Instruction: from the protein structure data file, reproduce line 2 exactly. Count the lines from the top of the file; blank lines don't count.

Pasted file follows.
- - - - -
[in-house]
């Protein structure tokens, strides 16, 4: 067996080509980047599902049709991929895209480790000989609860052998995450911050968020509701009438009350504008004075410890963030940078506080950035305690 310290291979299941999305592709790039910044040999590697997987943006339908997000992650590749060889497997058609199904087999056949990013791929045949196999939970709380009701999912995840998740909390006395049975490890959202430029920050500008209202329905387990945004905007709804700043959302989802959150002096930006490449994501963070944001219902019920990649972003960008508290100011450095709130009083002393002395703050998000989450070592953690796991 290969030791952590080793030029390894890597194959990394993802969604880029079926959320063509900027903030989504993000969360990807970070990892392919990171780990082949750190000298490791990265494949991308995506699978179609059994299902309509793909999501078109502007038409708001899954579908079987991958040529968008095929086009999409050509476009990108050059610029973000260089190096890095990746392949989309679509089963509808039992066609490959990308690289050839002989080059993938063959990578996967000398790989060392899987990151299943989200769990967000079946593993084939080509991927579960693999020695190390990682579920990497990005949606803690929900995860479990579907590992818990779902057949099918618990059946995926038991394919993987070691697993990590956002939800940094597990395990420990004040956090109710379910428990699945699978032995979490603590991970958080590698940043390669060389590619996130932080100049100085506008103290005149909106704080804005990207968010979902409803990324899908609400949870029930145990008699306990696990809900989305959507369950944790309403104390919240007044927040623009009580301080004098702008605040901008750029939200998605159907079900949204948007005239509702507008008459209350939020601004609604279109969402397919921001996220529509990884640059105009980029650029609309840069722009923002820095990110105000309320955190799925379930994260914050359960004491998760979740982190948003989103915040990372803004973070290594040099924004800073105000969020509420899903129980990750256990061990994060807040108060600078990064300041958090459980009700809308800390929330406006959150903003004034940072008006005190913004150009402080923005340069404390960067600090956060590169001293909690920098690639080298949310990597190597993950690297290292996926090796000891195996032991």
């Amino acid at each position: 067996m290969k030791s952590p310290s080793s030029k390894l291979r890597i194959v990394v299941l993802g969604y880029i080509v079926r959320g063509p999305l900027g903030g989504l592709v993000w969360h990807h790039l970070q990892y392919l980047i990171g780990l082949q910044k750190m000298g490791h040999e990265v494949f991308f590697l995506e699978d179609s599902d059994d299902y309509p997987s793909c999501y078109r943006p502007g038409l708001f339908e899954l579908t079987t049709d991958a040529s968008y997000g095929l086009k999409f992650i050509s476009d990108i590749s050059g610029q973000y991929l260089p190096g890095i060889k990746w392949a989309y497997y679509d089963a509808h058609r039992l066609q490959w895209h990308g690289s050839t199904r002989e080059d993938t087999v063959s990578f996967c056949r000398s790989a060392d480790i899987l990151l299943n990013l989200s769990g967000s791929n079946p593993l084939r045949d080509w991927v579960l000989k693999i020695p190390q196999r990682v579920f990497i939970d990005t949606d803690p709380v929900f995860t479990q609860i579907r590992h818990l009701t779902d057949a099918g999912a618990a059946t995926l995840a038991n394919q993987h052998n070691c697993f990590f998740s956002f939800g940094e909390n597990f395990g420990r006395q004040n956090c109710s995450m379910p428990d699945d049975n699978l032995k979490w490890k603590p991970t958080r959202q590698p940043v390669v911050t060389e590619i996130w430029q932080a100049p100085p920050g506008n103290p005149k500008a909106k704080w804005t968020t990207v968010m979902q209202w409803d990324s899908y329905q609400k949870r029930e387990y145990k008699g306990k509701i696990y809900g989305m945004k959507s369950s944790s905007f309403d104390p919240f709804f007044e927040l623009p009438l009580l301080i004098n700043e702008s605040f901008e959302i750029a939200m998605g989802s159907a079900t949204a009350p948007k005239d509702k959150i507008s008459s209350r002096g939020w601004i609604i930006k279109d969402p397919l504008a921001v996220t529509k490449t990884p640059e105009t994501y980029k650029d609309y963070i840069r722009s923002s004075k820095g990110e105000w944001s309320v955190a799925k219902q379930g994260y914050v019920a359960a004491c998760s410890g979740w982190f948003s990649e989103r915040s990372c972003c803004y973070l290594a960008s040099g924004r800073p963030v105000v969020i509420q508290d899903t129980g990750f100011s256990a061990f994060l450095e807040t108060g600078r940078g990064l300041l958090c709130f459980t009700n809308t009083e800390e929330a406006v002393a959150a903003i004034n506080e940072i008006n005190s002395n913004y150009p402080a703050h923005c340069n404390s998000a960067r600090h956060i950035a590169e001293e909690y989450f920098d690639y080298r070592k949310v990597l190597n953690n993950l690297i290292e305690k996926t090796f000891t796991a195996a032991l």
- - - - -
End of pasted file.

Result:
């Protein structure tokens, strides 16, 4: 067996080509980047599902049709991929895209480790000989609860052998995450911050968020509701009438009350504008004075410890963030940078506080950035305690 310290291979299941999305592709790039910044040999590697997987943006339908997000992650590749060889497997058609199904087999056949990013791929045949196999939970709380009701999912995840998740909390006395049975490890959202430029920050500008209202329905387990945004905007709804700043959302989802959150002096930006490449994501963070944001219902019920990649972003960008508290100011450095709130009083002393002395703050998000989450070592953690796991 290969030791952590080793030029390894890597194959990394993802969604880029079926959320063509900027903030989504993000969360990807970070990892392919990171780990082949750190000298490791990265494949991308995506699978179609059994299902309509793909999501078109502007038409708001899954579908079987991958040529968008095929086009999409050509476009990108050059610029973000260089190096890095990746392949989309679509089963509808039992066609490959990308690289050839002989080059993938063959990578996967000398790989060392899987990151299943989200769990967000079946593993084939080509991927579960693999020695190390990682579920990497990005949606803690929900995860479990579907590992818990779902057949099918618990059946995926038991394919993987070691697993990590956002939800940094597990395990420990004040956090109710379910428990699945699978032995979490603590991970958080590698940043390669060389590619996130932080100049100085506008103290005149909106704080804005990207968010979902409803990324899908609400949870029930145990008699306990696990809900989305959507369950944790309403104390919240007044927040623009009580301080004098702008605040901008750029939200998605159907079900949204948007005239509702507008008459209350939020601004609604279109969402397919921001996220529509990884640059105009980029650029609309840069722009923002820095990110105000309320955190799925379930994260914050359960004491998760979740982190948003989103915040990372803004973070290594040099924004800073105000969020509420899903129980990750256990061990994060807040108060600078990064300041958090459980009700809308800390929330406006959150903003004034940072008006005190913004150009402080923005340069404390960067600090956060590169001293909690920098690639080298949310990597190597993950690297290292996926090796000891195996032991």